Monday, June 16, 2014

ORA-00904: "%text%": invalid identifier 00904. 00000 - "%s: invalid identifier"

A was trying a pretty basic command in SQL Developer and for some reason I got the following response that irritated me for almost an hour


ORA-00904: "%text%": invalid identifier

00904. 00000 -  "%s: invalid identifier"



Error at Line: 2 Column: 62


My query was pretty much similar to the following.


select * from <<table_name>> where <<column_name>> like “text”;


After a few trial and errors I identified the error. It was because of the double quotes around the text pattern that I was using. I replaced it with single quotes and things worked like charm. So as end result my query was like


select * from <<table_name>> where <<column_name>> like ‘text’;


Hope this helps some one J


Tuesday, June 10, 2014

Stuck with Unix Screen - A remedy

Stuck with Unix Screen - A remedy


I had been tinkering with the less and grep commands this morning and found that I got stuck with the PuTTY window. None of my commands seemed to work as they were getting in as some sort of text values. 0)0)


Exit, Clear nothing worked. Eventually received an expert advice that ctrl+c or ctrl+z would help you get back to your working directory and ctrl+c worked for me .


Happy to see the $ again EE-lol


Friday, June 6, 2014

Opening existing projects in eclipse - method 2

I knew a way to do it which I had posted in Unfortunately that did not help me this time. I had a complicated project with a complicated folder structure driven by many configuration/property files. And hence eclipse either gave me messages like it does not find the project or there is already a project by that name.


Thanks to an expert advice that I received. I think I am thankful enough that I am sharing it with you. I was asked to create  a new project in my workspace. A plain old “New Project” -> “Java Project”


That did the trick. Though it created a new project, it started displaying the underlying folder structure in the operating system.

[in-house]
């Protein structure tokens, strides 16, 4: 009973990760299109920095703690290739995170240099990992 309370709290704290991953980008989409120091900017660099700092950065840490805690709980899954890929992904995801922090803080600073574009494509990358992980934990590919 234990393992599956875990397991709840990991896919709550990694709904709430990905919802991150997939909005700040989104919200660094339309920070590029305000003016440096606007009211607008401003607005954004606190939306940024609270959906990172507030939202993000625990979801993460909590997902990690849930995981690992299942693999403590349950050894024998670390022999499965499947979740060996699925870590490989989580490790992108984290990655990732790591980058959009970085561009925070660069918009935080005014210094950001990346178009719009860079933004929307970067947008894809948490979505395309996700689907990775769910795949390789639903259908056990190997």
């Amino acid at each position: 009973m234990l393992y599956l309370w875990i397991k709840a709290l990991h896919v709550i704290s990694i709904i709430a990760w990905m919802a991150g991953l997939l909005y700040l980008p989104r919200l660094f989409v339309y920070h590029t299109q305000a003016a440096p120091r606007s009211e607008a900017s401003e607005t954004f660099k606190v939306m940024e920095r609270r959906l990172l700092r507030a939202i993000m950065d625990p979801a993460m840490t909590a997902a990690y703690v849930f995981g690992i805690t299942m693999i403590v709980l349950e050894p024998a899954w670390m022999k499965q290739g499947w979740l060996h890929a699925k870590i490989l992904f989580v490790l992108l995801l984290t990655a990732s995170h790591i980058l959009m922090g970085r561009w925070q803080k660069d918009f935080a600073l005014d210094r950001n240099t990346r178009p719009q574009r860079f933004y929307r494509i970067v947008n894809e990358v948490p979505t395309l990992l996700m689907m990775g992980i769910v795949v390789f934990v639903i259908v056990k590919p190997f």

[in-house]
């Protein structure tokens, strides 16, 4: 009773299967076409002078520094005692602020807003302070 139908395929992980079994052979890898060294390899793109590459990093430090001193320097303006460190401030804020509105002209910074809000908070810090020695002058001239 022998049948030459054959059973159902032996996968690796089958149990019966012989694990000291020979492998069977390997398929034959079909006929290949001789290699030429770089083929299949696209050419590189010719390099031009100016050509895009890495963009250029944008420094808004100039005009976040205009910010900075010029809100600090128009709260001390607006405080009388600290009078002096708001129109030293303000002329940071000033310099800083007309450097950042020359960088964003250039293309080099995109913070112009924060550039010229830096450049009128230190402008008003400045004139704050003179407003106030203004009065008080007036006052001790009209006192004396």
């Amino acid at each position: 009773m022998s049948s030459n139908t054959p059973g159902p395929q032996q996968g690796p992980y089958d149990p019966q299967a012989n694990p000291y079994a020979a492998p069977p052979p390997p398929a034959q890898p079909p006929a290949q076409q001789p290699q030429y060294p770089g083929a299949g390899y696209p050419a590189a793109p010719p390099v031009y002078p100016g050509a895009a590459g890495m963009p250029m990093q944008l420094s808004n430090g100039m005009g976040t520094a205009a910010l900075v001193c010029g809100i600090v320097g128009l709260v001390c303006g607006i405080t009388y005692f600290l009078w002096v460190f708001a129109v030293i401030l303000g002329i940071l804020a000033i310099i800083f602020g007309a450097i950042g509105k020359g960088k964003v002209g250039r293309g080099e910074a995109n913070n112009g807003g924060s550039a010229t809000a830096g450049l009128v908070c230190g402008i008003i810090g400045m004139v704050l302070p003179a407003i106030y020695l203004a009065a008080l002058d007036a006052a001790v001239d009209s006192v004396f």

Hurray that worked for me. So in simple words,


1.       Let me assume that we have a project named “MyComplexProjectWithNastyFolderStructure” in “D:\workspace”

2.       I have a workspace set in eclipse pointing to “D:\workspace”

3.       Now if the project “MyComplexProjectWithNastyFolderStructure” is visible in the workspace – hell why are you reading this post

4.       Still “MyComplexProjectWithNastyFolderStructure” is visible but you have a problem like, you have to remove it and get updated code from say “CVS”, then close it

5.       Go to the file system (OS) and do what you have to do, like backing up the existing project, deleting it or scolding it or whatever nice stuff you plan to do

6.       Come back to eclipse. Click “File->New->Java Project”

7.       Give the name to your Java Project as “MyComplexProjectWithNastyFolderStructure”

8.       Tada… the project gets created again and this time you can look at the changes that you have made in the file system

9.       If not, try refreshing it

10.   Hope you got what you wanted. If not, “Lord Vinayaka Bless You” – go bless others for me J :P


Hope this helps J


Thursday, June 5, 2014

getXMLString from an XML Node Object

Following is a simple function that would let you obtain the XML contents of a XML node in a string format. The packages that had been imported into the class are listed as follows. I hope these are available as a free download


import org.w3c.dom.NamedNodeMap;

import org.w3c.dom.Node;

import org.w3c.dom.NodeList;


public static String getXMLString(Node xmlNode){

              String xmlString = null;




              NamedNodeMap attributes=xmlNode.getAttributes();

              int noOfAttributes=attributes.getLength();

              int itr=0;


              for (itr=0;itr<noOfAttributes;itr++)     {

                     Node attributeNode=attributes.item(itr);

                     xmlString+=" "+ attributeNode.getNodeName() + "=" + attributeNode.getNodeValue();




              NodeList childNodes=xmlNode.getChildNodes();

              int noOfChildNodes=childNodes.getLength();


              if (noOfChildNodes==0)     {


              }      else   {

                     int childNodeItr=0;

                     for (childNodeItr=0;childNodeItr<noOfChildNodes;childNodeItr++)      {

                           xmlString += getXMLString(childNodes.item(childNodeItr));






              return xmlString;




Creating an XML Document node from XML string

Following method helps you convert XML String into a XML Document Object





import javax.xml.parsers.DocumentBuilder;

import javax.xml.parsers.DocumentBuilderFactory;